For farmers their jobs can involve long, often lonely hours in rural locations without another soul in sight to speak to.
Add in the continued uncertainties surrounding Brexit and the ongoing Covid-19 lockdown and it’s a tough time for people in (and connected to) the vital agricultural industry. And that’s why the Aberdeen branch of the Samaritans is making 2021 the year of supporting farmers.
Branch director Elaine Mottram explained: “Along with the rest of the population, the farming community is coping with the pressures of the pandemic – from not being able to see family and friends to managing home schooling, concern about their own and their family’s health.
“But there are farming-specific issues, including remote working in isolation, financial pressures and even the physical toll the job takes on a person’s body.
“All the while, agriculture remains a vital industry in the north-east and the whole country, which puts a lot of pressure on workers.
“This year, we want farmers to understand that we are here 24/7, 365 days a year for them – you are never alone. As well as regular articles in the P&J, we hope to have a presence at different agricultural shows, events and locations so that we can spread the word and help as many people as possible.”
She added: “Some of our volunteers also have experience in the farming industry, or know people who work in agriculture, so they understand what the situation is like for farmers in our area.
“And we are working with other organisations who are closely involved with the farming community – NFUS, RSABI, RGU and Aberdeenshire Council to name just a few – so that we can really help with the problems they are facing.”
Mags Granger, welfare manager for RSABI, said: “We are very pleased to be involved in this campaign. We are aware of the stresses and pressures in farming and encourage those experiencing poor mental wellbeing to reach out and get the support they need.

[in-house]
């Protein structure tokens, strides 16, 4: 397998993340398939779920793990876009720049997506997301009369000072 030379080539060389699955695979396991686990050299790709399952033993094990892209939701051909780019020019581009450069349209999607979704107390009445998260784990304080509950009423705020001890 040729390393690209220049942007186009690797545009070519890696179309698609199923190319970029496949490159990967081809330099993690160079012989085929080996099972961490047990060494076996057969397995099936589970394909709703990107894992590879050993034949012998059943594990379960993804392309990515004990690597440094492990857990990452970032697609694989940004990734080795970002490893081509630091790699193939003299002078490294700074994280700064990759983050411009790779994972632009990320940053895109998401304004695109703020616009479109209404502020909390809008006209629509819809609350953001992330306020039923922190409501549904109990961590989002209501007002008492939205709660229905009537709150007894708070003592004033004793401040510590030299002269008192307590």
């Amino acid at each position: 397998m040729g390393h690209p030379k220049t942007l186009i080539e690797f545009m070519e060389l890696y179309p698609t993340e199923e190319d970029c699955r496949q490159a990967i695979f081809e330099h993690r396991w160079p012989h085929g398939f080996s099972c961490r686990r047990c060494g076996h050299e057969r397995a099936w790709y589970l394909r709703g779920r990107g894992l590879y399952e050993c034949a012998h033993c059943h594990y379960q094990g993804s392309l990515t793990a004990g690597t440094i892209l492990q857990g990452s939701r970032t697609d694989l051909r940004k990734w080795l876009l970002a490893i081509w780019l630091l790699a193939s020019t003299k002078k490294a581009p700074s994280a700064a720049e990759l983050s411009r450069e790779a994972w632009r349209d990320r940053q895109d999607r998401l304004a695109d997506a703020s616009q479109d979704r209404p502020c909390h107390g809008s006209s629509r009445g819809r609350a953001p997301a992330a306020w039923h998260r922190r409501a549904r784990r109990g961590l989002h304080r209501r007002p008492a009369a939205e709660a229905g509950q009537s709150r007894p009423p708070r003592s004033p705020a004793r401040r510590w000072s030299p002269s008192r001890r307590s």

“It’s amazing the difference one call can make…so make it today.”
The 2021 campaign has been made possible, thanks to the LNER’s Customer and Community Investment Fund, which Elaine added the branch was “incredibly grateful” for.
Kevin Gilbert, who farms near Kintore, said that he had felt down at times, but added that he had the misconception that what he was going through was never bad enough to call the Samaritans.
“I first became depressed when my father died 31 years ago. I was overwhelmed by suddenly running what was quite a large business at the age of 22. I was prescribed anti-depressants and seemed to get over it.
“More recently, my depression had been seasonal. You are flat out with harvest work and then you have mountains of paperwork to deal with, as well as a shortening day length.
“The most important thing to do is to talk to people and ask for help, but it’s knowing where to go.
“I never felt that my situation was bad enough to contact the Samaritans. I have never felt suicidal and I suppose I had always thought that the helpline was there for such acute situations.”
Elaine added: “Most importantly, we want members of the farming community to know that we are here for them and they don’t need to wait until they hit a crisis point to get in touch – we want to try and help long before then.”
If you need someone to speak to, you can call the Samaritans on 116 123 or you can email email@example.com. Everything you say is kept confidential.
The Samaritans also have an app you can download to your phone, which can provide self-help tips.